One group said no. The Zapatistas, led by a former school teacher who goes by the name of Subcommandante Marcos, issued their First Declaration from the Lacandon Jungle on January 1, 1994, declaring revolution against the Mexican government for signing NAFTA, and their loss of rights. They have revived the traditional Zapatismo Mayan philosophy and infused it with elements of anarcho-syndicalism and Marxism. They demanded their traditional autonomy and that resource extraction produce benefits for locals.
Along with their message approximately 3,000 armed Zapatista rebels seized numerous towns and over 500 haciendas in the state of Chiapas, freed jail prisoners, burned police and military barracks until they were counter attacked by the Mexican Army. A ceasefire negotiated by the church was violated by a government invasion of a 70,000 man army to attempt to capture the Zapatista leaders. They found mostly empty villages with Zapatistas and their leaders having slipped through their lines into the mountains.
Recognizing that they could not fight the whole Mexican Army the Zapatistas focused on a non-violent media campaign to the world and the use of direct action to set up their own alternative government system. The movement continues its socialist focus and is involved in the international anti-globalization movement. In 2003 they set up Juntas of Good Government which are shadow governing structures that carry out all the functions of local and regional constitutional governments. They are made up of community representatives who are pledged to service and only serve for a two week time period with the membership changing every week.
Zapatismo focuses on three elements: health care, education and collective economic development. Every Zapatista village has its own school and a clinic where preventive and emergency care are provided. Collective economic development is done through cooperatives many of which raise organic shade grown fair trade coffee. Signs in Zapatista country shout their autonomy, "You are in Zapatista rebel territory. Here the people command and the government obeys. Trafficking of weapons, planting of drugs, drug use, alcoholic beverages and illegal sales of wood are prohibited. No to the destruction of nature."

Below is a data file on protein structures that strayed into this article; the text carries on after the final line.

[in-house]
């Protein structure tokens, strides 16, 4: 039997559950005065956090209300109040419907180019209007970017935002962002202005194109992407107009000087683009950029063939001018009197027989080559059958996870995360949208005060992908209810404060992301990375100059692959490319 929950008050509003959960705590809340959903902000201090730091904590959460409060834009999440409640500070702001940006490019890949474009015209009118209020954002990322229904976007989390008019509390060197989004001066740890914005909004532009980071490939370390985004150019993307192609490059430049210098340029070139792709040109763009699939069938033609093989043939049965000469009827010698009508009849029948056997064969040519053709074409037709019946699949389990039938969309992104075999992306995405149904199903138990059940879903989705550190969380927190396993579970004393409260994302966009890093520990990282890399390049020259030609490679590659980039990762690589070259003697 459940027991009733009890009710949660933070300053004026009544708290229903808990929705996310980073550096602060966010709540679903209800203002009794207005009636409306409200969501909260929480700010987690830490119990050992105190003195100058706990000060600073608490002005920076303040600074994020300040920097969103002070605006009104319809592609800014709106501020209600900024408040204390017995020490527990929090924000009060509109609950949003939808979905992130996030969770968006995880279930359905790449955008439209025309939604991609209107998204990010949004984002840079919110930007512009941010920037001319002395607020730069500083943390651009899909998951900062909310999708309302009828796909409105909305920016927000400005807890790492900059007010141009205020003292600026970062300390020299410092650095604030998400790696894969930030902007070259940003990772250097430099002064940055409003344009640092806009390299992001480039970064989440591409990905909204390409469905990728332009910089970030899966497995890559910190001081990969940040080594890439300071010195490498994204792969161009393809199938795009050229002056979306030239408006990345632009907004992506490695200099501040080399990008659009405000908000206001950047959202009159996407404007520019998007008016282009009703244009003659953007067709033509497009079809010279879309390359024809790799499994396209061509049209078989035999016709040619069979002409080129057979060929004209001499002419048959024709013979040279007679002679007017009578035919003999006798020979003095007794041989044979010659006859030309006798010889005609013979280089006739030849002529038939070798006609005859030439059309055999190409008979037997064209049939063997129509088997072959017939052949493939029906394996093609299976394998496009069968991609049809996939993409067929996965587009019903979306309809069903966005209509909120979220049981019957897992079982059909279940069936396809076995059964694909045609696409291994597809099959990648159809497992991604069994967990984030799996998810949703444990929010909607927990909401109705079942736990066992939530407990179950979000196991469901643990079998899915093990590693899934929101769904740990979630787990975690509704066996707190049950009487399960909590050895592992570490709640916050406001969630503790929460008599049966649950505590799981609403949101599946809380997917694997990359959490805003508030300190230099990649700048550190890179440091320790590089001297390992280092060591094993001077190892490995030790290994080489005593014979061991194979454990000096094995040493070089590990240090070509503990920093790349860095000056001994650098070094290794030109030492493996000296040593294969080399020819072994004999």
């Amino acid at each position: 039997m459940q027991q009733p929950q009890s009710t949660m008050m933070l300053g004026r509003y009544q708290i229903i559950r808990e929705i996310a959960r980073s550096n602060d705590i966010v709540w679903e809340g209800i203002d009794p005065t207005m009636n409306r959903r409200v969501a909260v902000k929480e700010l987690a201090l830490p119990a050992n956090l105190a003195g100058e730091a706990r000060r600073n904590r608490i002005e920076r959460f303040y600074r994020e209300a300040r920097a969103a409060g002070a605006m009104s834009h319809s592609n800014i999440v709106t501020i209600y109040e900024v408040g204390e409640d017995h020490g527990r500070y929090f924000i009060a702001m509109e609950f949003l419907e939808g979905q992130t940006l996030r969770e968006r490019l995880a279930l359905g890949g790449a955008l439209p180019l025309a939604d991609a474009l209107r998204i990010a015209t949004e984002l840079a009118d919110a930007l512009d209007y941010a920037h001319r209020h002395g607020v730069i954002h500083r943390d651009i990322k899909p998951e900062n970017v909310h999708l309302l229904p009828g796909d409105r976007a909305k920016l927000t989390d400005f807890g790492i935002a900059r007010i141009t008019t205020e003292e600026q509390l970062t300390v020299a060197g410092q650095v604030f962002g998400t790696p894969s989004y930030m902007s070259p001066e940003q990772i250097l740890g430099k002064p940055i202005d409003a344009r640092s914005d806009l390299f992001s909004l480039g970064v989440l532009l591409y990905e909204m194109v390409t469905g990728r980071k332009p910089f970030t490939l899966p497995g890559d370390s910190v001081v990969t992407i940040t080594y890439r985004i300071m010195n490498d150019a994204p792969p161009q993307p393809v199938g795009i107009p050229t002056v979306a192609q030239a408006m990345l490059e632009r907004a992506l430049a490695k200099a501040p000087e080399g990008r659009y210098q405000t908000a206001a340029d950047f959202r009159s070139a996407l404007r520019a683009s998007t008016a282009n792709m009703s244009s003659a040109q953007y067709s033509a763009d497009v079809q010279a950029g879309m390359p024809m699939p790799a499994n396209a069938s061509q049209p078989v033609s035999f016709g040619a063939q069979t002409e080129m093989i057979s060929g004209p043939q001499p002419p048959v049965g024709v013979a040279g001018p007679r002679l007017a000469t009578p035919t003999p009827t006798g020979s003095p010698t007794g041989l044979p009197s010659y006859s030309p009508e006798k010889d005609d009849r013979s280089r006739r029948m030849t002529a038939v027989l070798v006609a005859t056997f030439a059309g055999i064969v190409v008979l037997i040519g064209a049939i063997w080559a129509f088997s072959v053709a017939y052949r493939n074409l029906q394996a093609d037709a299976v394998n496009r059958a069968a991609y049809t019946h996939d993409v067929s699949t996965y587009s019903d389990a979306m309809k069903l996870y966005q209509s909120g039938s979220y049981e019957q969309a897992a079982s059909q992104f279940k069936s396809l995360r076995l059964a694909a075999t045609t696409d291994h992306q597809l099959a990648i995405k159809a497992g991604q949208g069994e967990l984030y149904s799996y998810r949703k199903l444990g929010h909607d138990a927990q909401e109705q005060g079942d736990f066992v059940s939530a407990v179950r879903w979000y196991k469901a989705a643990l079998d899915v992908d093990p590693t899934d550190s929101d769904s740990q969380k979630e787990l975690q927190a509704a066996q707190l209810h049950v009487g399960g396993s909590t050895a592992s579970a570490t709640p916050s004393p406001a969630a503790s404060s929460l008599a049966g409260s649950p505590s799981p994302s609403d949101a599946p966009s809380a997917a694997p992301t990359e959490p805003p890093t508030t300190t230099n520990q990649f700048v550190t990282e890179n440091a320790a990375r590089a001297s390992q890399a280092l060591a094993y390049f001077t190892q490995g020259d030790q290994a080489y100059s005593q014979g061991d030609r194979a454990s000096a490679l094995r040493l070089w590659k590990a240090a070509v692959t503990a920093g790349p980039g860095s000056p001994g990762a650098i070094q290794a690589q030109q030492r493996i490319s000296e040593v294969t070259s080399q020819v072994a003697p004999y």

NAFTA the grim reaper.
Unfortunately the rest of Mexico did not rebel and suffered the consequences. President Salinas was well on board with Neo-Liberal economic policies, going after Cardenas' legacy like a Republican foaming over FDR's New Deal. In addition to NAFTA, he had previously pushed through the General Agreement on Tariffs and Trade (GATT) in 1986, sold off state industries and pushed through changes that redirected subsidies for small farmers to incentives for mechanization and irrigation systems aimed at large commercial operations.
Nowhere did the impact have more severe results than the traditional production of corn. The elimination of Article 27 by the bill for "Cooperative Agrarian Reform" in 1992 meant that communal land now fell to individual ownership. The "advantage" was it could be rented or sold by the individual farmer. While NAFTA induced Neo --Liberal policies allowed U.S. subsidies to corn farmers to continue (Over $10 billion in 2000) those in Mexico were deleted with the treaty's implementation. On January 1, 1994 NAFTA went into effect; in December of 1994 Mexico fell into an economic crisis.
The mainstream press and official line was that Mexico had tried to reduce inflation by fixing the value of the peso. Inflation overvalued the peso causing a deficit financed with instruments redeemable in American dollars. The supposed cause of the collapse of these instruments was the Zapatista rebellion and the assassination of the PRI Presidential candidate Luis Colosio and two other officials leading investors to sell off these bonds.